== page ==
by Craig Santangelo
Lycoris the mime was a freed slave that lived around the time of Caesar, Cicero, and Mark Antony in ancient Rome. Although there are not very many details known about her in terms of her appearance and personality, we can guess that she was a “beautiful, refined, and gifted actress, singer, and dancer” (Fraschetti 83). As a Roman mime, she would put on performances that required improvising and various skills. Because she was a freedwoman as well as a mime, she was not granted the same rights as a common Roman citizen. However, these boundaries were pushed as Lycoris had numerous love affairs with powerful, influential men of which she became well known for.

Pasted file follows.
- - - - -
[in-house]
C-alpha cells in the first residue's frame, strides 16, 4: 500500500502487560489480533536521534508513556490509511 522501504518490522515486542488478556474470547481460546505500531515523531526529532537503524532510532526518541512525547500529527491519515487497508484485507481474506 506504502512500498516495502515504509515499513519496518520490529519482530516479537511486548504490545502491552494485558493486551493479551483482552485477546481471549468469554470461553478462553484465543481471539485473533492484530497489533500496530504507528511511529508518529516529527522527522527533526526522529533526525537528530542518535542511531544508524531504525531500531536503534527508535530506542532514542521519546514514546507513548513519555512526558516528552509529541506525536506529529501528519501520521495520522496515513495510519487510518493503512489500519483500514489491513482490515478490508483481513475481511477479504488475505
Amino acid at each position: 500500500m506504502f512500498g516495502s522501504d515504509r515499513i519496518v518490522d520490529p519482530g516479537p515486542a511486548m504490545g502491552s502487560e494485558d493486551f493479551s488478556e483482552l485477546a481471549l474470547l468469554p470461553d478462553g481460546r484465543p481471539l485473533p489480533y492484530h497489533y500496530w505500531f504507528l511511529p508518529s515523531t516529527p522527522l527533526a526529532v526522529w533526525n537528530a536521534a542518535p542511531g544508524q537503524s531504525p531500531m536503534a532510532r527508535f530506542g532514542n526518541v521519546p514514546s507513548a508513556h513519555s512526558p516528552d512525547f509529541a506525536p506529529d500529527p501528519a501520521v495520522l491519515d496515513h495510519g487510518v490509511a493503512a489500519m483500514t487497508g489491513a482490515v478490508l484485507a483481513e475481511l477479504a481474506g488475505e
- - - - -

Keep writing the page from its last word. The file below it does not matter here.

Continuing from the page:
The compilation of writings that Augusto Fraschetti puts together in Roman Women gives two different points about Lycoris’s occupation as a mime. At first, it appears that the job of a mime is a decent respected profession. We are told of the talent one needs to be a mime and how this talent in this genre of theater was “appreciated by the ruling classes” (Fraschetti 83). The artistic ability of a mime is exemplified when Beare says, “Free from the obstacles of social status, technical traditions, and written texts, mime had no law other than itself” (Fraschetti 85). This is being compared to the less creative serious genre of theater, where improvising is not allowed. Despite the creative, talented, artistic side of the occupation, we are then made aware of the social attachments and what the common Roman thought of being a mime. Many believed that being a mime went hand-in-hand with prostitution. They would perform stripteases and their actions would be considered as tools of lust. Many Romans, including the extreme case of Cato the Younger, believed only in serious theater and would consider mime performances immoral. According to Roman law, anyone who acted in theater was branded with “infamis”, or a bad reputation. This would prohibit mimes as well as former slaves from being able to marry certain people and deny them from moving up in terms of social status.